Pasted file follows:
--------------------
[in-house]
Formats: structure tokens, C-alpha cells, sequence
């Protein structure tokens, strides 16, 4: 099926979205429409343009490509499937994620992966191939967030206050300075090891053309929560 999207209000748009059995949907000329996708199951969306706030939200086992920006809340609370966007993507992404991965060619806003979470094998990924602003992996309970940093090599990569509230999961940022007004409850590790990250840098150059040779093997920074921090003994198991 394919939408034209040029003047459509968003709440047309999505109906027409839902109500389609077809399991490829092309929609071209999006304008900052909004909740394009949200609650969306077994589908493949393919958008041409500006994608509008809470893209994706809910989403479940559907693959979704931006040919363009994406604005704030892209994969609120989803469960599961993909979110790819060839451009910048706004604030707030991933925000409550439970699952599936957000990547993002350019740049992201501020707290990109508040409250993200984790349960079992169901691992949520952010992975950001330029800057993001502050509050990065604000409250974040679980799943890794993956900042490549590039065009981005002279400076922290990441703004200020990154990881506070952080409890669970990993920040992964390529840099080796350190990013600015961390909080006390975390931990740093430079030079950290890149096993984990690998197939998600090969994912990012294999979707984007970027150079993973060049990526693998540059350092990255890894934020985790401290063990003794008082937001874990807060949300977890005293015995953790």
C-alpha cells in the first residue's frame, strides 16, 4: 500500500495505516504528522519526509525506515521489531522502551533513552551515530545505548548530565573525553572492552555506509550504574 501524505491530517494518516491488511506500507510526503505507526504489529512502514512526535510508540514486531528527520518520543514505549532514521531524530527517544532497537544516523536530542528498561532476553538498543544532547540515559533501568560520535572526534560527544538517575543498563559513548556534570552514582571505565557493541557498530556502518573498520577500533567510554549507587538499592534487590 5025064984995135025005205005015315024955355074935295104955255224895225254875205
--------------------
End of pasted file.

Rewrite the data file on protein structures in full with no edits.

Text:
[in-house]
Formats: structure tokens, C-alpha cells, sequence
């Protein structure tokens, strides 16, 4: 099926979205429409343009490509499937994620992966191939967030206050300075090891053309929560 999207209000748009059995949907000329996708199951969306706030939200086992920006809340609370966007993507992404991965060619806003979470094998990924602003992996309970940093090599990569509230999961940022007004409850590790990250840098150059040779093997920074921090003994198991 394919939408034209040029003047459509968003709440047309999505109906027409839902109500389609077809399991490829092309929609071209999006304008900052909004909740394009949200609650969306077994589908493949393919958008041409500006994608509008809470893209994706809910989403479940559907693959979704931006040919363009994406604005704030892209994969609120989803469960599961993909979110790819060839451009910048706004604030707030991933925000409550439970699952599936957000990547993002350019740049992201501020707290990109508040409250993200984790349960079992169901691992949520952010992975950001330029800057993001502050509050990065604000409250974040679980799943890794993956900042490549590039065009981005002279400076922290990441703004200020990154990881506070952080409890669970990993920040992964390529840099080796350190990013600015961390909080006390975390931990740093430079030079950290890149096993984990690998197939998600090969994912990012294999979707984007970027150079993973060049990526693998540059350092990255890894934020985790401290063990003794008082937001874990807060949300977890005293015995953790």
C-alpha cells in the first residue's frame, strides 16, 4: 500500500495505516504528522519526509525506515521489531522502551533513552551515530545505548548530565573525553572492552555506509550504574 501524505491530517494518516491488511506500507510526503505507526504489529512502514512526535510508540514486531528527520518520543514505549532514521531524530527517544532497537544516523536530542528498561532476553538498543544532547540515559533501568560520535572526534560527544538517575543498563559513548556534570552514582571505565557493541557498530556502518573498520577500533567510554549507587538499592534487590 5025064984995135025005205005015315024955355074935295104955255224895225254875205